Coaching ● Aug 21, 2017

Lions and Lionesses Continuing Coaching Journey


Lions and Lionesses Continuing Coaching Journey

Seven current and former National Team players – from both the men’s and women’s teams – embarked on the next step of their coaching journey together with 15 other coaches in the Asian Football Confederation (AFC) ‘B’ Coaching Diploma course last Monday.

Though they turned out for the national set-up at different times, Fazrul Nawaz, Isa Halim, Muhammad Ridhuan and Noh Alam Shah are course-mates in the ‘B’ Coaching Diploma course. They are joined by Women’s National Team (WNT) players Ernie Sulastri and Angeline Chua, as well as former WNT captain Shida Shariff.

All seven of them are actively coaching in various capacities. In particular, two-time ASEAN Football Federation (AFF) Championship winners Noh Alam Shah (2004 and 2007), Isa Halim (2007 and 2012) and Muhammad Ridhuan (2004 and 2007) are coaches in the Active Cubs Football Academy. Both Shida Shariff and Angeline Chua are with the Women’s National Team coaching set-up – the former an assistant coach with the Under-19 WNT, and the latter coaching the Under-14 WNT.

In recognition of their services to the nation, the Football Association of Singapore (FAS) offers subsidies to National Team players who have made significant contributions to Singapore during their playing career. The subsidies go a long way in encouraging the players to continue to be actively engaged in the football scene after they retire as players.

Noh Alam Shah, who holds the honour of being the all-time record goalscorer at the AFF Championship with 17 goals, said: “I have to thank the FA for subsidising the course for us. The fee waiver is an incentive for me to attend the course, but more importantly, the course is an opportunity for me to upgrade myself and get to know the game better. I take a lot of joy and pride in helping to develop the younger generation.”

Shida Shariff expressed similar sentiments, and pointed out the need for more women coaches in Singapore: “I think this is a great opportunity and encouragement (by FAS) for former players to become coaches and give back to future generation of players. Former players not only can coach but also be mentors and role models to those they coach. We can relate to the players and are aware of the challenges faced at the international level.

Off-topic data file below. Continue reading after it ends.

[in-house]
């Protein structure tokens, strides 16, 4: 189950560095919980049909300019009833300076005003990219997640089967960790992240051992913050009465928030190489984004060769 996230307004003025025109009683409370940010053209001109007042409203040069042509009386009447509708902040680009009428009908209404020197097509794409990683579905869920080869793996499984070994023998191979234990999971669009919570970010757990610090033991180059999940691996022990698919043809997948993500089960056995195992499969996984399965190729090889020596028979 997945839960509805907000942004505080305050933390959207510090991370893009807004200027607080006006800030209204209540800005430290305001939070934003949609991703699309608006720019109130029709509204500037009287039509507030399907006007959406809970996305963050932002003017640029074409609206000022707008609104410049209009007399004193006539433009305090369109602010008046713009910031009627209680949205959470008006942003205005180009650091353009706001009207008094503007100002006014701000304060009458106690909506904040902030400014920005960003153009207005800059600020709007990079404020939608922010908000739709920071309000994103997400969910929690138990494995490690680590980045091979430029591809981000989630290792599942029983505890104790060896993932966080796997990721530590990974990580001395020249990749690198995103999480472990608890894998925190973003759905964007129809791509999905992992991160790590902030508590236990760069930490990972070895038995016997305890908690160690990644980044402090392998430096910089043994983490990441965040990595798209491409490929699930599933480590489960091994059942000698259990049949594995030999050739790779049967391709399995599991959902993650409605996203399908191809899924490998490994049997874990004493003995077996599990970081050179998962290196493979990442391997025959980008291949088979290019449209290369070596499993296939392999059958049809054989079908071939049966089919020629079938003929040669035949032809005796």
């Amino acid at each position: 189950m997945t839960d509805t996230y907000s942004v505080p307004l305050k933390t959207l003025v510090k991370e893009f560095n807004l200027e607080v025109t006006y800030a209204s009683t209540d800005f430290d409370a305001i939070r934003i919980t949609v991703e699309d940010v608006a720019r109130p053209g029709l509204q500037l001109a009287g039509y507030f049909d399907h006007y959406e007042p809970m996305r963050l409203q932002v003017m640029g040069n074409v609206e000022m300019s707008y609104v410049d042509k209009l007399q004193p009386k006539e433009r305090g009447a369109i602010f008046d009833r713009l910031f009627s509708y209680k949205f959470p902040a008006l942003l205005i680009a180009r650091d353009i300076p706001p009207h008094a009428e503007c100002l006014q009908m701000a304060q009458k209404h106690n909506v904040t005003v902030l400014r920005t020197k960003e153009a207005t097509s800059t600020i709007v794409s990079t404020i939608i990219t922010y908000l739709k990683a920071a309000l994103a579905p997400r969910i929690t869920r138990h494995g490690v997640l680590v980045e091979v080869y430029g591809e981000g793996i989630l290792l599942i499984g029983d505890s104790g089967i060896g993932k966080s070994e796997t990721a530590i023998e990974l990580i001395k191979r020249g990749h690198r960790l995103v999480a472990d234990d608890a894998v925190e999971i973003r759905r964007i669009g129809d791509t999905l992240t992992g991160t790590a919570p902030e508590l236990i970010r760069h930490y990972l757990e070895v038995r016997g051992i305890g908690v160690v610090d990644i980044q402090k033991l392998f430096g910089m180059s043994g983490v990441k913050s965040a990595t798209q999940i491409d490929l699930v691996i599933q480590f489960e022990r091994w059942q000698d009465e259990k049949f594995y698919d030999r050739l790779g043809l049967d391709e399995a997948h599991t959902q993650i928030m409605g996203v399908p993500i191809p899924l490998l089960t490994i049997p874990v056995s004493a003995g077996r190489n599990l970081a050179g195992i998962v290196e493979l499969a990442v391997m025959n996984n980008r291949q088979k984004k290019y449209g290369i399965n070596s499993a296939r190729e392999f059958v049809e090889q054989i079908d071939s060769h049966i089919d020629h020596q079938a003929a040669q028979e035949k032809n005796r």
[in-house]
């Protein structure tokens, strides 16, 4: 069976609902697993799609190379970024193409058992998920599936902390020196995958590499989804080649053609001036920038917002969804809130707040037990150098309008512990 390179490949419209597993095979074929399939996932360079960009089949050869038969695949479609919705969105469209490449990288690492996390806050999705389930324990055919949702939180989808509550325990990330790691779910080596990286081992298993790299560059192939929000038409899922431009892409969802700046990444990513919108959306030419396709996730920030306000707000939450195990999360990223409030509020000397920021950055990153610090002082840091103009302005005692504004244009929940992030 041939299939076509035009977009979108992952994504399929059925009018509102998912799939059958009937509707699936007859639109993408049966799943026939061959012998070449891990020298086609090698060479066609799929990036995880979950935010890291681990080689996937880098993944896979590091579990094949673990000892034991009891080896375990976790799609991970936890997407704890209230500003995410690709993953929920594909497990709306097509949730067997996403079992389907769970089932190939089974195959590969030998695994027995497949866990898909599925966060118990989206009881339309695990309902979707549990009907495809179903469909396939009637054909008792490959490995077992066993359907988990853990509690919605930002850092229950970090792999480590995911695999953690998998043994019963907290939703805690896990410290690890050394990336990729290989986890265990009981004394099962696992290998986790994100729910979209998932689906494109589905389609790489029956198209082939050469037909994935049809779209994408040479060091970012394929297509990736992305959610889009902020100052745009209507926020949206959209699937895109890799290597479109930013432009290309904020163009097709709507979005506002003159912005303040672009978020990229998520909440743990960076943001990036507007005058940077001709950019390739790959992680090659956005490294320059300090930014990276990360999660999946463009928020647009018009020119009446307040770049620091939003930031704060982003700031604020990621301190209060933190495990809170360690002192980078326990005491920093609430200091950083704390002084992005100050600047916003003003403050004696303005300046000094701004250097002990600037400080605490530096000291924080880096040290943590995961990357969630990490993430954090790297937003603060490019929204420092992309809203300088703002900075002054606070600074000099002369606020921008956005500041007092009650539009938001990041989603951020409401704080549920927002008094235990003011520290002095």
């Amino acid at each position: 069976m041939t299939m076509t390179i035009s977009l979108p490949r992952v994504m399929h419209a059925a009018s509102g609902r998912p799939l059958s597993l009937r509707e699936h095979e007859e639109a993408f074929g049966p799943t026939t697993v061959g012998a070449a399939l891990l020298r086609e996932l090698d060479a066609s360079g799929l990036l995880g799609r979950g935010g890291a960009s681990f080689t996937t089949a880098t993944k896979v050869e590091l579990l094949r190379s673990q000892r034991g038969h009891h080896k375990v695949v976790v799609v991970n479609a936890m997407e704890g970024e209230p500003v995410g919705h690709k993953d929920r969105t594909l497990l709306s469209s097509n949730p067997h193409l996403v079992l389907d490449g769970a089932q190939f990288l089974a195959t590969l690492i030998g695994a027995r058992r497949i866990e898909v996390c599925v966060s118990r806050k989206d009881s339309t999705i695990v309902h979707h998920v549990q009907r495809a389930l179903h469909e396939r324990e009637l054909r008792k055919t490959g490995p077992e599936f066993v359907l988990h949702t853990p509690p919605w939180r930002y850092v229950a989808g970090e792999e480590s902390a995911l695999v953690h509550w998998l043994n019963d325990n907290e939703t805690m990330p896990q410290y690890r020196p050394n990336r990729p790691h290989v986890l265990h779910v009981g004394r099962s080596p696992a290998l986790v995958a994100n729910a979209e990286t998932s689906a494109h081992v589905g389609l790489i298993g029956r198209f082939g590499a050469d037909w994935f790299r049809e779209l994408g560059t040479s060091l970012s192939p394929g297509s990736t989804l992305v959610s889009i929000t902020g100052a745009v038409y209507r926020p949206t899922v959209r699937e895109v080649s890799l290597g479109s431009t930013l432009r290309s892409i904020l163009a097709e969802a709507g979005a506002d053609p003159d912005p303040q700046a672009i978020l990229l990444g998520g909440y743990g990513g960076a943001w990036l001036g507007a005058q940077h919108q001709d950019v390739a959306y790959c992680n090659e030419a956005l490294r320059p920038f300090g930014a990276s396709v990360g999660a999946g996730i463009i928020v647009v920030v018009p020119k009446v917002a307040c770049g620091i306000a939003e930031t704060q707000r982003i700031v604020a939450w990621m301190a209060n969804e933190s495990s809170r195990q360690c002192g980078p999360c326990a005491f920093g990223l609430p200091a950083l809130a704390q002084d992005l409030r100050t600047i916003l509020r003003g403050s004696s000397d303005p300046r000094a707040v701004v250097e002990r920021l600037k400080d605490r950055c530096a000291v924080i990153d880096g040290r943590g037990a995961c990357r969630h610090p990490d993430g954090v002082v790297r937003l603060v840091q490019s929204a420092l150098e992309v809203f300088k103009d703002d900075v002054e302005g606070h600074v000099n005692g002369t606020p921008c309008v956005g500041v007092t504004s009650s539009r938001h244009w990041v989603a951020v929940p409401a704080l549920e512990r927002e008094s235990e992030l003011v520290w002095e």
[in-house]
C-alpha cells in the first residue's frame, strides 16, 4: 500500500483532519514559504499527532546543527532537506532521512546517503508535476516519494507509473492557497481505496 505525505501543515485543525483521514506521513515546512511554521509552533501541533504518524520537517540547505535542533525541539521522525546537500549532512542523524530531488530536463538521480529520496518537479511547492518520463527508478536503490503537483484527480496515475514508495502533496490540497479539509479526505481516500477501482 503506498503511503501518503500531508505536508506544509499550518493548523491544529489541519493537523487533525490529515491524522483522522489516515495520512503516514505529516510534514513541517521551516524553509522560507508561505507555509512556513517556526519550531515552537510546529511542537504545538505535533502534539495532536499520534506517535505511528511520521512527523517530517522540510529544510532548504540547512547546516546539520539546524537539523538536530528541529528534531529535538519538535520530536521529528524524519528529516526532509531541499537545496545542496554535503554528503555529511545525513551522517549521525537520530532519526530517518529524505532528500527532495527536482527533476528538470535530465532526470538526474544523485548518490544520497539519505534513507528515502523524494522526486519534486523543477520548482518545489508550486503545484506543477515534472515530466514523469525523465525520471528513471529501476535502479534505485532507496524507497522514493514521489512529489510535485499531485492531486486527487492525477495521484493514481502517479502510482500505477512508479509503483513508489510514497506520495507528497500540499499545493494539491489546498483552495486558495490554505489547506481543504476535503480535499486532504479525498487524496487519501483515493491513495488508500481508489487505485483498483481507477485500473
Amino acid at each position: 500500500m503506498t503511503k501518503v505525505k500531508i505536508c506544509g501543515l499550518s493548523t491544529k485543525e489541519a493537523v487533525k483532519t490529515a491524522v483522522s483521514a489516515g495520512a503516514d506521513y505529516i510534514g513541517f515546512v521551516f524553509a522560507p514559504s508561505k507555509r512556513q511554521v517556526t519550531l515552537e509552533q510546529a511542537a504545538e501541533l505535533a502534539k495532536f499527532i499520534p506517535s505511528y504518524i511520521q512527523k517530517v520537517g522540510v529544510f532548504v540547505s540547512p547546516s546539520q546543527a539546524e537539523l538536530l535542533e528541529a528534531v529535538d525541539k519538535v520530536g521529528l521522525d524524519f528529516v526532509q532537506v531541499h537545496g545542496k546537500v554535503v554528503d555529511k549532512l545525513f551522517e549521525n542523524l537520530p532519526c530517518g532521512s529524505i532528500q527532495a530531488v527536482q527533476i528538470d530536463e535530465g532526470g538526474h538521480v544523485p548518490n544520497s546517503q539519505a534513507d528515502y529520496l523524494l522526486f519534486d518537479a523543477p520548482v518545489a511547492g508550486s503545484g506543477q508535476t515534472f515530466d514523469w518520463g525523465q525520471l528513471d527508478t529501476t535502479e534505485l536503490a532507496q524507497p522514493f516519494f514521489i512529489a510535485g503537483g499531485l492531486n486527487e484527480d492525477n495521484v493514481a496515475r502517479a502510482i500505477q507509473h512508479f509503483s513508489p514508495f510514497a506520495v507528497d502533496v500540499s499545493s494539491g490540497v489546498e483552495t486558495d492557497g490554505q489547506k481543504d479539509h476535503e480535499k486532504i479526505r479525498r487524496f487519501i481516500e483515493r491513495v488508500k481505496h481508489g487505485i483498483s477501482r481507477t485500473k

“We need more female coaches to be involved in football, especially former National Team players who can impart their experience to current and future players. Also, for women’s football, the FIFA and AFC tournament guideline is to have at least one female coaching staff for the (Women’s) National Teams, so increasing the pool of qualified female coaches is crucial.”

Shida, who earned her first international cap for Singapore in 1997 added that for her, the reward she derives from coaching is the satisfaction from developing a player and watching them grow and improve.

This sentiment is echoed by both Alam Shah and Isa Halim, who heads the Bedok Stadium Active Cubs Football Academy.

Coaching is Alam Shah’s way of staying in touch with football – which he describes as being “in [his] genes and blood” – since his retirement at the end of the 2015 S.League season. He spoke about the joy he feels in developing the younger generation, adding that seeing the players under his charge grow into better people and players is “the greatest gift a person can get”.

As for Isa, the affection he has for the children he coaches is evident in the way he speaks of them. When asked what motivates him as a coach, he gushed: “Seeing the kids smile and being appreciated by them as their coach is what keeps me going. In fact, some of them start to take an interest in the S.League and have even come to watch my matches. It can be tiring, especially when I have to coach after a late game the night before, but seeing them having fun makes it worth it.”

Another initiative which has been in place since 2016 is the flexibility to attend make up sessions the next time the same course is organised, should participants miss certain sessions. This arrangement allows active players to respect their commitments to their clubs, while still preparing for a post-playing career at the same time.

Isa Halim, who has 58 international caps, said: “While I only have one S.League match scheduled in the duration of the course, I will still have to fulfill my commitments as a player. Being given this flexibility to make up for the sessions will be good for us players.

“My club (Geylang International FC) and coach have been very understanding of my commitments as a coach. I also appreciate FAS for being very supportive of me preparing for a post-playing career by subsiding the course and providing various opportunities for me. The onus is on us players to take the initiative and approach the FA because there is a platform for players to plan for a post-playing career.”

Fazrul Nawaz, who juggles playing for Tampines Rovers FC and coaching at private academies on weekends, also welcomed the flexibility: “It is a good system for us players who are keen on taking up coaching courses but have club commitments too. I am preparing myself for a post-playing career, and coaching is a way I can give back to Singapore football. I appreciate that the FA is helping to develop us in different ways. It is something for us players to look forward to after we stop playing, and it is good that they are there to support us.”

The 10-day course this August is the first of two modules of the AFC ‘B’ Coaching Diploma course. The coaches will return in November for the second part of the course, which will include theoretical and practical assessments as well as a presentation of their dissertation.